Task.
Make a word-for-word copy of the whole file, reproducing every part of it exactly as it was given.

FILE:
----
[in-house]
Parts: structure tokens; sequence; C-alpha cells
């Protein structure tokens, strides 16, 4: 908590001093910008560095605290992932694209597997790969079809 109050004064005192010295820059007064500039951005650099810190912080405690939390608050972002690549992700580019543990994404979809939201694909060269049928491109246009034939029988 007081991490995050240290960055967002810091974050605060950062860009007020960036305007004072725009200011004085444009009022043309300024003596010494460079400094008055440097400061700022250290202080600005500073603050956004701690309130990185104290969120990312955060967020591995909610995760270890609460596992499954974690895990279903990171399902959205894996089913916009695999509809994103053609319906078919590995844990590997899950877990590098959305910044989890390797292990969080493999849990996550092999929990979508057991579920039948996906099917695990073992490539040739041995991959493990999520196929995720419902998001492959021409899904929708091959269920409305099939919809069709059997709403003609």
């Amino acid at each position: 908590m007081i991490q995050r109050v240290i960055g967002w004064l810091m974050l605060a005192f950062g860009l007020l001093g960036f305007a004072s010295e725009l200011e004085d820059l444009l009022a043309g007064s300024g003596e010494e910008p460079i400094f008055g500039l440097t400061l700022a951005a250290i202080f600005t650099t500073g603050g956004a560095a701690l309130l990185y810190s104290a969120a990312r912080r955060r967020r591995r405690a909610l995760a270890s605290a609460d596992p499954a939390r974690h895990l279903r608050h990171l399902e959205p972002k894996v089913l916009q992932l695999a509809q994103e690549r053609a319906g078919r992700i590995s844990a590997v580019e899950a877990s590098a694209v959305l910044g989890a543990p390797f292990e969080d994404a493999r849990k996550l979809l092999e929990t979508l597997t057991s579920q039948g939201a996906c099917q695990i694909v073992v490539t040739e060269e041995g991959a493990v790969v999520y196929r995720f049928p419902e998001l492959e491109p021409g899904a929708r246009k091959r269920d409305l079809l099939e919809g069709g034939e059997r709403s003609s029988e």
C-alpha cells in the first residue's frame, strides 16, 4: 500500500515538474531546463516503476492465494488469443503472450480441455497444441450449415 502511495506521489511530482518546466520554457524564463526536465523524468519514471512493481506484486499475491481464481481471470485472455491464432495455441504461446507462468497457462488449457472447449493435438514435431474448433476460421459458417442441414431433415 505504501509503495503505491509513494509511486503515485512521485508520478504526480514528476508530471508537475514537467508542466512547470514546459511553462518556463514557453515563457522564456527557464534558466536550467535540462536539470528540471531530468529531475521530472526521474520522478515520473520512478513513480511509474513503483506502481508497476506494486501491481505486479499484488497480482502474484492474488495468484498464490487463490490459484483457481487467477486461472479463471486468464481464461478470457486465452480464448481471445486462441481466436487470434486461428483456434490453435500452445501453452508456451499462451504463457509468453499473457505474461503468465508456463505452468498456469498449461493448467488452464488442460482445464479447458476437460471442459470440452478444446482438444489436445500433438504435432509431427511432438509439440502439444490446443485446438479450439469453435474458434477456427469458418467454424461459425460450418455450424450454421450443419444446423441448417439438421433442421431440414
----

[in-house]
Parts: structure tokens; sequence; C-alpha cells
């Protein structure tokens, strides 16, 4: 908590001093910008560095605290992932694209597997790969079809 109050004064005192010295820059007064500039951005650099810190912080405690939390608050972002690549992700580019543990994404979809939201694909060269049928491109246009034939029988 007081991490995050240290960055967002810091974050605060950062860009007020960036305007004072725009200011004085444009009022043309300024003596010494460079400094008055440097400061700022250290202080600005500073603050956004701690309130990185104290969120990312955060967020591995909610995760270890609460596992499954974690895990279903990171399902959205894996089913916009695999509809994103053609319906078919590995844990590997899950877990590098959305910044989890390797292990969080493999849990996550092999929990979508057991579920039948996906099917695990073992490539040739041995991959493990999520196929995720419902998001492959021409899904929708091959269920409305099939919809069709059997709403003609």
């Amino acid at each position: 908590m007081i991490q995050r109050v240290i960055g967002w004064l810091m974050l605060a005192f950062g860009l007020l001093g960036f305007a004072s010295e725009l200011e004085d820059l444009l009022a043309g007064s300024g003596e010494e910008p460079i400094f008055g500039l440097t400061l700022a951005a250290i202080f600005t650099t500073g603050g956004a560095a701690l309130l990185y810190s104290a969120a990312r912080r955060r967020r591995r405690a909610l995760a270890s605290a609460d596992p499954a939390r974690h895990l279903r608050h990171l399902e959205p972002k894996v089913l916009q992932l695999a509809q994103e690549r053609a319906g078919r992700i590995s844990a590997v580019e899950a877990s590098a694209v959305l910044g989890a543990p390797f292990e969080d994404a493999r849990k996550l979809l092999e929990t979508l597997t057991s579920q039948g939201a996906c099917q695990i694909v073992v490539t040739e060269e041995g991959a493990v790969v999520y196929r995720f049928p419902e998001l492959e491109p021409g899904a929708r246009k091959r269920d409305l079809l099939e919809g069709g034939e059997r709403s003609s029988e």
C-alpha cells in the first residue's frame, strides 16, 4: 500500500515538474531546463516503476492465494488469443503472450480441455497444441450449415 502511495506521489511530482518546466520554457524564463526536465523524468519514471512493481506484486499475491481464481481471470485472455491464432495455441504461446507462468497457462488449457472447449493435438514435431474448433476460421459458417442441414431433415 505504501509503495503505491509513494509511486503515485512521485508520478504526480514528476508530471508537475514537467508542466512547470514546459511553462518556463514557453515563457522564456527557464534558466536550467535540462536539470528540471531530468529531475521530472526521474520522478515520473520512478513513480511509474513503483506502481508497476506494486501491481505486479499484488497480482502474484492474488495468484498464490487463490490459484483457481487467477486461472479463471486468464481464461478470457486465452480464448481471445486462441481466436487470434486461428483456434490453435500452445501453452508456451499462451504463457509468453499473457505474461503468465508456463505452468498456469498449461493448467488452464488442460482445464479447458476437460471442459470440452478444446482438444489436445500433438504435432509431427511432438509439440502439444490446443485446438479450439469453435474458434477456427469458418467454424461459425460450418455450424450454421450443419444446423441448417439438421433442421431440414